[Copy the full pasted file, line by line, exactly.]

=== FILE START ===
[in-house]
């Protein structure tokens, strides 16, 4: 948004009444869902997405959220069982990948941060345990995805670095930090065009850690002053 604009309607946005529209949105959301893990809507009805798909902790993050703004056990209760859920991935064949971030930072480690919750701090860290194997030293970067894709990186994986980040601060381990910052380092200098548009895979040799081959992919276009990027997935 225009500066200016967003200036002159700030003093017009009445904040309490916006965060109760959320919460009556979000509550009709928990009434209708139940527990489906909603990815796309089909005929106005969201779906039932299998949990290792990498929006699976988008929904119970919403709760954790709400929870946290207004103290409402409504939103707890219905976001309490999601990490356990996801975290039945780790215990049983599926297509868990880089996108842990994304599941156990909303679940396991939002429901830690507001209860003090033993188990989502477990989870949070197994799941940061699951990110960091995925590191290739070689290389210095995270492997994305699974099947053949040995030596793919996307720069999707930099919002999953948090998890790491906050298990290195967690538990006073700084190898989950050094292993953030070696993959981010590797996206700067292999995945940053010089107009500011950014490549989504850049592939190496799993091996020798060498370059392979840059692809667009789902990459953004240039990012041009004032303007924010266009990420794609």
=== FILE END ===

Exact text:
[in-house]
């Protein structure tokens, strides 16, 4: 948004009444869902997405959220069982990948941060345990995805670095930090065009850690002053 604009309607946005529209949105959301893990809507009805798909902790993050703004056990209760859920991935064949971030930072480690919750701090860290194997030293970067894709990186994986980040601060381990910052380092200098548009895979040799081959992919276009990027997935 225009500066200016967003200036002159700030003093017009009445904040309490916006965060109760959320919460009556979000509550009709928990009434209708139940527990489906909603990815796309089909005929106005969201779906039932299998949990290792990498929006699976988008929904119970919403709760954790709400929870946290207004103290409402409504939103707890219905976001309490999601990490356990996801975290039945780790215990049983599926297509868990880089996108842990994304599941156990909303679940396991939002429901830690507001209860003090033993188990989502477990989870949070197994799941940061699951990110960091995925590191290739070689290389210095995270492997994305699974099947053949040995030596793919996307720069999707930099919002999953948090998890790491906050298990290195967690538990006073700084190898989950050094292993953030070696993959981010590797996206700067292999995945940053010089107009500011950014490549989504850049592939190496799993091996020798060498370059392979840059692809667009789902990459953004240039990012041009004032303007924010266009990420794609």